I'd say it's good as it is; leave it and install it and enjoy the results.
 

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ya that looks like that pipe they welded together didnt get cleaned up well. Most probabaly is not a big issue if you are in a hurry to get the exhaust on. Otherwise contact OBX and verify that other x-pipes are the same and request a replacement.

Some small issues you have to deal with for a slightly "cheaper" exhaust option.

Can you point out in pictures exactly where the OBX pipes go from 3" to 2.5" ?

Thanks for sharing!!
 

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Discussion Starter · #15 ·
I would LOVE to see the same pics I took but of the KOOKS x pipe! (marylandspeed please)

sure I can take a picture of the 3" to 2.5" pieces.
 

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Can you point out in pictures exactly where the OBX pipes go from 3" to 2.5" ?
Same place the Kooks do...

First post, third picture (the one with the whole system on the living room carpet), the very bottom is where the next section bolts on. From that connection rearward, they drop to 2.5"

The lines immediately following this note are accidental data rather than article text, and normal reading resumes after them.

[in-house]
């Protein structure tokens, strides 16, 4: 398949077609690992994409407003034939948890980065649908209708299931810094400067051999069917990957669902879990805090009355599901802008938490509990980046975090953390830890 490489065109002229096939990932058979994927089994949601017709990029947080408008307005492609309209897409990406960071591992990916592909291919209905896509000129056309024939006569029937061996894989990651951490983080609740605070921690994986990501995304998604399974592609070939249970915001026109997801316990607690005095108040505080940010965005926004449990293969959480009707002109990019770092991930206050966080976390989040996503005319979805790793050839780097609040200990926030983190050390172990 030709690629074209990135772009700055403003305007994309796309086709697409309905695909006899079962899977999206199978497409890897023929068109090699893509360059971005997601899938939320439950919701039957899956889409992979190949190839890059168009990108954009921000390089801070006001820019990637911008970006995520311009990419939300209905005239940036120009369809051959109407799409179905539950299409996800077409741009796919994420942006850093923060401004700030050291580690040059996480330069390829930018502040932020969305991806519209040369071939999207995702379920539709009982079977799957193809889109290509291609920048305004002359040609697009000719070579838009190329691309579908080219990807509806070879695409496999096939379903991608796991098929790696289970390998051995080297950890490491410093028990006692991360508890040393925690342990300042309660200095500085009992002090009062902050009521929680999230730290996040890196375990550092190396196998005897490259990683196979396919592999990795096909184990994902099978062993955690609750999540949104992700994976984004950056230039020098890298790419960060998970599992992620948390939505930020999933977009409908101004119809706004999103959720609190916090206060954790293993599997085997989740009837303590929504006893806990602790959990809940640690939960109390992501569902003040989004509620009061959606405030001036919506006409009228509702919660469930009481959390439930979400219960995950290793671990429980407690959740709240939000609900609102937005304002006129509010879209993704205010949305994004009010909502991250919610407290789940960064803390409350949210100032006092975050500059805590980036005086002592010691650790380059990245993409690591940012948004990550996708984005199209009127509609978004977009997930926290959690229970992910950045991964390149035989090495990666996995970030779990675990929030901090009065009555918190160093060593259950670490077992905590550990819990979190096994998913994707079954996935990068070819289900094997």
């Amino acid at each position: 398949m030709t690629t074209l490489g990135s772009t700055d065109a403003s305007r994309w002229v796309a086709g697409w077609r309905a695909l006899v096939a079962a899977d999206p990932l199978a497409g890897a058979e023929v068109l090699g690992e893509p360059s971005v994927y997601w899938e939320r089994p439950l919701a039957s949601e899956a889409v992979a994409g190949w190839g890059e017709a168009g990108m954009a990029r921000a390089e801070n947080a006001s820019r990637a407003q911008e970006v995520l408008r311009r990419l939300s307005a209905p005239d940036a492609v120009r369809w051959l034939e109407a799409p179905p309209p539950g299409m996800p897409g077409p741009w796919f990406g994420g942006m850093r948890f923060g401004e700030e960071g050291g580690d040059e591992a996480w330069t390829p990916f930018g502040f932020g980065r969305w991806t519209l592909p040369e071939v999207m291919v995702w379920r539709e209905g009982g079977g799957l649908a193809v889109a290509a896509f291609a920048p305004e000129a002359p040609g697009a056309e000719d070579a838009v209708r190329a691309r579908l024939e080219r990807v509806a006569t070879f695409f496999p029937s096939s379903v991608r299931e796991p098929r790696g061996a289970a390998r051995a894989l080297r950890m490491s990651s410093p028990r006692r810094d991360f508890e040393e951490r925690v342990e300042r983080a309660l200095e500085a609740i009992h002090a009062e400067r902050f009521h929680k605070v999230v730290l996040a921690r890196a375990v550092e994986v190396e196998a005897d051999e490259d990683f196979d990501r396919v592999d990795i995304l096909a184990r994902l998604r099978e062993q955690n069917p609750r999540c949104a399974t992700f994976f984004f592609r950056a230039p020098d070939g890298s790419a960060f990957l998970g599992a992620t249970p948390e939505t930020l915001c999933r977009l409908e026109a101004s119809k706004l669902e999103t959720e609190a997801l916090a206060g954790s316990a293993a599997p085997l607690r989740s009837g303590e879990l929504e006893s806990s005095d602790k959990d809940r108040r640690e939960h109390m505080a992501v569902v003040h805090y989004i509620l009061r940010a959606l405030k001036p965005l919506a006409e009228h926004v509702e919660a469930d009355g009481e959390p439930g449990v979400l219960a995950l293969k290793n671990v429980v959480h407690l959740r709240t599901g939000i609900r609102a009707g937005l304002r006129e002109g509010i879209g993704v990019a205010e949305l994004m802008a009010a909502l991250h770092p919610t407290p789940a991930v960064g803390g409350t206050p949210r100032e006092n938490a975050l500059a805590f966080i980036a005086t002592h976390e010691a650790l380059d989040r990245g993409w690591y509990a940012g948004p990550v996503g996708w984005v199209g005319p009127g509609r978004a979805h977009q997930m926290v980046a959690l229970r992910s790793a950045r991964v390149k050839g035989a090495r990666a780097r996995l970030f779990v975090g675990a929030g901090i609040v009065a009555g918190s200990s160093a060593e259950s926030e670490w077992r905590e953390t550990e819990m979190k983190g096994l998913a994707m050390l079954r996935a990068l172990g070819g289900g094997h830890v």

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Same place the Kooks do...
First post, third picture (the one with the whole system on the living room carpet), the very bottom is where the next section bolts on. From that connection rearward, they drop to 2.5"
Thanks for the info. Anyone know off hand what the stock GXP pipe sizing is in that area ? 2.25" I believe?
 

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Discussion Starter · #20 ·
SRG,

Do you know about the bend in rear section of the x pipe? I took a pic of it. should the bend face upwards like ^ or downward like v. just thinking logically it looks like I have it correct in the picture with the bend facing upward.